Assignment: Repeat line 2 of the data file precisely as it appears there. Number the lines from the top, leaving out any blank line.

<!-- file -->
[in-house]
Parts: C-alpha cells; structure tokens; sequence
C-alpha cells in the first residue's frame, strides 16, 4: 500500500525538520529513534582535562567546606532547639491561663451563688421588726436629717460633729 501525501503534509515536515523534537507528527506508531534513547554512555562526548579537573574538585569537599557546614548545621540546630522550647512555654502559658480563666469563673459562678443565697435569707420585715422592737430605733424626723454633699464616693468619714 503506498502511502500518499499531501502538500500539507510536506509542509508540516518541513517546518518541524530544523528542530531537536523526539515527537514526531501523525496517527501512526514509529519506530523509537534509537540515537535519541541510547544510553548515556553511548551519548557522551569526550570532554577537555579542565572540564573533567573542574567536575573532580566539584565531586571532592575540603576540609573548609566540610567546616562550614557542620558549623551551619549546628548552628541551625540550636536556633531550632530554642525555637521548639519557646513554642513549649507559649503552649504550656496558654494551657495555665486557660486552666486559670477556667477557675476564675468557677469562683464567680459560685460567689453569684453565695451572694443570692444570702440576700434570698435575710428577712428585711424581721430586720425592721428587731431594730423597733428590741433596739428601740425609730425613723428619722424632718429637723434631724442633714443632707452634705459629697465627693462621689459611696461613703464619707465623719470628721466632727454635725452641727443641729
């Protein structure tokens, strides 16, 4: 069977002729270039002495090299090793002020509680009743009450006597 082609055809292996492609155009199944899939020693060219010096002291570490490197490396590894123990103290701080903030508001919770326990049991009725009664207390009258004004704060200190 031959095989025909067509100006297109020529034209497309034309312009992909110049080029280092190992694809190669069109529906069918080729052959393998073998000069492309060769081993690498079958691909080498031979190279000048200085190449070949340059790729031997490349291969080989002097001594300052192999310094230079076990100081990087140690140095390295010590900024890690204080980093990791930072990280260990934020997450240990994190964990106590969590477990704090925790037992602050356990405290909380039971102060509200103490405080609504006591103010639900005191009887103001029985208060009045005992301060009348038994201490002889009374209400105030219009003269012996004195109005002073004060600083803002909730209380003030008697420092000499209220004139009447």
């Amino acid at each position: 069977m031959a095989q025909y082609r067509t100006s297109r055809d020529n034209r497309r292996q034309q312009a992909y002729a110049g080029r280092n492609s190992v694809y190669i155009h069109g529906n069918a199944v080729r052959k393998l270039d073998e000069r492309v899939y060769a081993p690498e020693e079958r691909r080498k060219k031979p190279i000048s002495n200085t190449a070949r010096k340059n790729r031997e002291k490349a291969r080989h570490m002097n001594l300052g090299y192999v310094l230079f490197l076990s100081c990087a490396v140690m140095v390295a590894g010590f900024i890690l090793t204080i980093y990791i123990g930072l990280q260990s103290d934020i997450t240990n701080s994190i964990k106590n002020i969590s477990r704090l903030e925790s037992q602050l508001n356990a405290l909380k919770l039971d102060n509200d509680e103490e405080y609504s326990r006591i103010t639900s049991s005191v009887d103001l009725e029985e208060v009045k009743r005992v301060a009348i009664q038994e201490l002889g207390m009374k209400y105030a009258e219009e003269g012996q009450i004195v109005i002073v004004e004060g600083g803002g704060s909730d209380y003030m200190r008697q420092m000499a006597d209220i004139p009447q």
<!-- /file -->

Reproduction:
Parts: C-alpha cells; structure tokens; sequence